Fig. 2
Fig. 2
Enteric dysbiosis remotely triggers inflammatory responses in amyloid transgenic fly brain. ac eiger expression and JNK activity in brains of amyloid transgenic flies with or without Ecc15 infection. eiger mRNA expression analyzed by quantitative RT-PCR (qRT-PCR) a, JNK phosphorylation/activation analyzed by immunostaining b and western blotting c with anti-phospho-JNK antibody. d, e Neurodegeneration d and lifespan e analysis after enteric Ecc15 infection, in Eiger-depleted brain (elav > egr-RNAi). f, g qRT-PCR f and confocal microscopy g analysis of brain AMP levels after Ecc15 enteric infection. Repo staining (red), glial cells; GFP signals (green) of reporter gene expressions in Dpt- and Drs-GFP lines. h, i Brain oxidative stress after enteric infection. Confocal imaging of DCF-DA (green) and Elav (red, neuronal cells) signals h. Quantification of DCF-DA fluorescent signals (upper panel) and western blot analysis of gstD-GFP reporter expressions with anti-GFP antibody (lower panel) in i. elav > Aβ42 transgenic or control (elav alone) flies with or without Ecc15 intestinal infection assayed at 10 dpi for eiger expression, AMP response and ROS stress. Error bars represent the SD of at least three independent experiments. *P < 0.05, **P < 0.01, ***P < 0.001; NS, not significant. H&E, haematoxylin and eosin. Dpt, Diptericin. Drs, Drosomycin. AttA, Attacin-A. CecA1, Cecropin A1. gstD, glutathione S-transferase D1. Scale bars, 50 μm b, d and upper h; 10 μm g and lower h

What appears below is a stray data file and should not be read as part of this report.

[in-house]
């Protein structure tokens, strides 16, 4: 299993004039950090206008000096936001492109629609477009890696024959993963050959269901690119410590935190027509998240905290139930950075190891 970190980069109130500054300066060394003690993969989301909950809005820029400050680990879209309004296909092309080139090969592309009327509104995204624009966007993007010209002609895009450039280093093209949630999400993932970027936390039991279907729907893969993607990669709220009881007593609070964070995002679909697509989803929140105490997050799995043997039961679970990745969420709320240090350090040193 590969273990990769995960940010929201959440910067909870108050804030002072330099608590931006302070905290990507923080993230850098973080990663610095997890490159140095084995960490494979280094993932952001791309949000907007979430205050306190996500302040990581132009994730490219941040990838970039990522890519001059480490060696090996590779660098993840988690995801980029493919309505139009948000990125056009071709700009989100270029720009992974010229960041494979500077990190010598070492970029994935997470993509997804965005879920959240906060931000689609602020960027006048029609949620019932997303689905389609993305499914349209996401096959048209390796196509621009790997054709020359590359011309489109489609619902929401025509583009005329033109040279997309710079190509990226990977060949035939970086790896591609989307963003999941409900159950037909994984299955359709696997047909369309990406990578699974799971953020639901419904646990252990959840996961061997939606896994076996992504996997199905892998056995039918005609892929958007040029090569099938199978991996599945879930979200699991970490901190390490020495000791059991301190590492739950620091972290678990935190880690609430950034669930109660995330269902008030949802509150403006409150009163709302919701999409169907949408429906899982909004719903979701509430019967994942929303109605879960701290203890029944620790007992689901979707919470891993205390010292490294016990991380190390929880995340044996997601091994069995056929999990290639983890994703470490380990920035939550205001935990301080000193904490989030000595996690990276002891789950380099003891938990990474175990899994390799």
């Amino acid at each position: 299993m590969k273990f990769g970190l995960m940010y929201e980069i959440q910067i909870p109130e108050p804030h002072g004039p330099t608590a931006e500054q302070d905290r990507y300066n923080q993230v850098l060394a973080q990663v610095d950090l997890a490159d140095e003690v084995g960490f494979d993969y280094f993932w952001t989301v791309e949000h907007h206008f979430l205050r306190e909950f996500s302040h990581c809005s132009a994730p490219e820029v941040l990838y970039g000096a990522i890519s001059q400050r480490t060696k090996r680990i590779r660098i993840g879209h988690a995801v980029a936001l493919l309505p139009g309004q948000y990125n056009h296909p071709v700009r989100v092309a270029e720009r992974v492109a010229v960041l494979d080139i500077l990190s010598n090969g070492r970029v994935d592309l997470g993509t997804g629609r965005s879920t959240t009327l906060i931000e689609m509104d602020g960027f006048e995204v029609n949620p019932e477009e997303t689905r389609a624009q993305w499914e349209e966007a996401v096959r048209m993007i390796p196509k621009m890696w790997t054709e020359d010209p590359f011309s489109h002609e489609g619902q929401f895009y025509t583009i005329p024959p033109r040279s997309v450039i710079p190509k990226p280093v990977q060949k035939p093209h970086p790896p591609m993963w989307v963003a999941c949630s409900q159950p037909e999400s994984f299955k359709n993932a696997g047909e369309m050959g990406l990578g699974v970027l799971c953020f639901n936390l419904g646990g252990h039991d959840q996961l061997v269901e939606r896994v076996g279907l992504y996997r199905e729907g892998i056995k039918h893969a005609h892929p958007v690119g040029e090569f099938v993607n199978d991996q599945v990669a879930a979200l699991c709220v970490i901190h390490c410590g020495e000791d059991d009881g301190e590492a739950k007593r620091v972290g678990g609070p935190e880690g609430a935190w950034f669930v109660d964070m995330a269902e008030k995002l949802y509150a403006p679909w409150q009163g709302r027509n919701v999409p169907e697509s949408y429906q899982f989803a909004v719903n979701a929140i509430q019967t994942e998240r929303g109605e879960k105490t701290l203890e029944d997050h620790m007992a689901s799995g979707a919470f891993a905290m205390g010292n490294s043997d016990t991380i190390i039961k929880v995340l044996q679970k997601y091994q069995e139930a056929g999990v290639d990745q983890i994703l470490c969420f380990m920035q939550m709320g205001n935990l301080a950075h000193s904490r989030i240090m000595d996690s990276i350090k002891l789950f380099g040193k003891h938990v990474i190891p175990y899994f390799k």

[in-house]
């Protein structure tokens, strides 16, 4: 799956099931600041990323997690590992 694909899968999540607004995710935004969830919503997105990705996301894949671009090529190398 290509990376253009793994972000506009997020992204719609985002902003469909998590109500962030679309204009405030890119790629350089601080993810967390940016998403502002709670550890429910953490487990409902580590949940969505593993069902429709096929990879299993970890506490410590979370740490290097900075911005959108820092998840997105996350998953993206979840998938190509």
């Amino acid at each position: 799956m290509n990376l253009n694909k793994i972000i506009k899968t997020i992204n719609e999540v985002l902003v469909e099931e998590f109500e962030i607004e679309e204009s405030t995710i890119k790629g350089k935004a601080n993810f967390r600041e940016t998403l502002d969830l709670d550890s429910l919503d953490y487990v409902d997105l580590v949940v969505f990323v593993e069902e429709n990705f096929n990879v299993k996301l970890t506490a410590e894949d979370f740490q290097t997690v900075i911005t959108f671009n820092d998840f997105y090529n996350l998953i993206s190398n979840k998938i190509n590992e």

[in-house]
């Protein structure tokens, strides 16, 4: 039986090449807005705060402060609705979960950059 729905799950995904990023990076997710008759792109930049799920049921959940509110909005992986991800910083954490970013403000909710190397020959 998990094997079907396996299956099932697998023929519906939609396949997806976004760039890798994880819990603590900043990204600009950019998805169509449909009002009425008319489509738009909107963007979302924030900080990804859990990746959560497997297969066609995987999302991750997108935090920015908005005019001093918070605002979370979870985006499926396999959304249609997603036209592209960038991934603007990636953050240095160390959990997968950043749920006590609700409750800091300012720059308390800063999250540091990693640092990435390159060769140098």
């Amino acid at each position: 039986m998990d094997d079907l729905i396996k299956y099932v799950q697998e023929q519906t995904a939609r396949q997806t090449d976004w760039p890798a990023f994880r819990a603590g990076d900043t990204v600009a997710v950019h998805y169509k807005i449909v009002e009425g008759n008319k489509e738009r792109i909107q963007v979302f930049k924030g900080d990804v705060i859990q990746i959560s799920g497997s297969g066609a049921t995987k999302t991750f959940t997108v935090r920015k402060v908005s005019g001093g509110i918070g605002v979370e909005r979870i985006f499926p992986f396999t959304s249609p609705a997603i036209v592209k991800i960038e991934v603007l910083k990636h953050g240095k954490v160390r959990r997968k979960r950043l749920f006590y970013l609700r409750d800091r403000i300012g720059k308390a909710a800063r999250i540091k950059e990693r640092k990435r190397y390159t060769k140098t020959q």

Fig. 3
Fig. 3